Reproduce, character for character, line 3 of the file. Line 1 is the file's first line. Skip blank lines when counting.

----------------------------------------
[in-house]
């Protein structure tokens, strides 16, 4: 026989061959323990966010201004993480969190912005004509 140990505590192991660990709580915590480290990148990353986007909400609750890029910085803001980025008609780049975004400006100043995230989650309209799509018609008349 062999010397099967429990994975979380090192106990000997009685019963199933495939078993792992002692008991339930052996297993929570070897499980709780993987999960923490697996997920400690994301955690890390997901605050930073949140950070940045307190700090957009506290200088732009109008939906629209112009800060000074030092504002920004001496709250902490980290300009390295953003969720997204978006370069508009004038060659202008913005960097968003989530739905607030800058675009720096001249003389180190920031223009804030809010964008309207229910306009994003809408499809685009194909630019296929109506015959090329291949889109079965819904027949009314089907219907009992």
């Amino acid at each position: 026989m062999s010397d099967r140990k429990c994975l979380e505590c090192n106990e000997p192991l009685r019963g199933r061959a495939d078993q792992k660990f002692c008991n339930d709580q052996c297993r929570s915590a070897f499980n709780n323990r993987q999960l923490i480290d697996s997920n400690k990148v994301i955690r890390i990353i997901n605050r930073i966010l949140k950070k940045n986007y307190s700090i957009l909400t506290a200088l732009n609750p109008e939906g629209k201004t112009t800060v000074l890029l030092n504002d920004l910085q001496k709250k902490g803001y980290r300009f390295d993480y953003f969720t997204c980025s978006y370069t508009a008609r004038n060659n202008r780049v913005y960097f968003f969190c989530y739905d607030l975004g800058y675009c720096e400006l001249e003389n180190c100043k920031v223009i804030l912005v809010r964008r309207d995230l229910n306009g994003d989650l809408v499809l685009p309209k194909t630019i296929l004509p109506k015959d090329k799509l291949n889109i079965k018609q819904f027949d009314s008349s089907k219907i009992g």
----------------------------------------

């Amino acid at each position: 026989m062999s010397d099967r140990k429990c994975l979380e505590c090192n106990e000997p192991l009685r019963g199933r061959a495939d078993q792992k660990f002692c008991n339930d709580q052996c297993r929570s915590a070897f499980n709780n323990r993987q999960l923490i480290d697996s997920n400690k990148v994301i955690r890390i990353i997901n605050r930073i966010l949140k950070k940045n986007y307190s700090i957009l909400t506290a200088l732009n609750p109008e939906g629209k201004t112009t800060v000074l890029l030092n504002d920004l910085q001496k709250k902490g803001y980290r300009f390295d993480y953003f969720t997204c980025s978006y370069t508009a008609r004038n060659n202008r780049v913005y960097f968003f969190c989530y739905d607030l975004g800058y675009c720096e400006l001249e003389n180190c100043k920031v223009i804030l912005v809010r964008r309207d995230l229910n306009g994003d989650l809408v499809l685009p309209k194909t630019i296929l004509p109506k015959d090329k799509l291949n889109i079965k018609q819904f027949d009314s008349s089907k219907i009992g």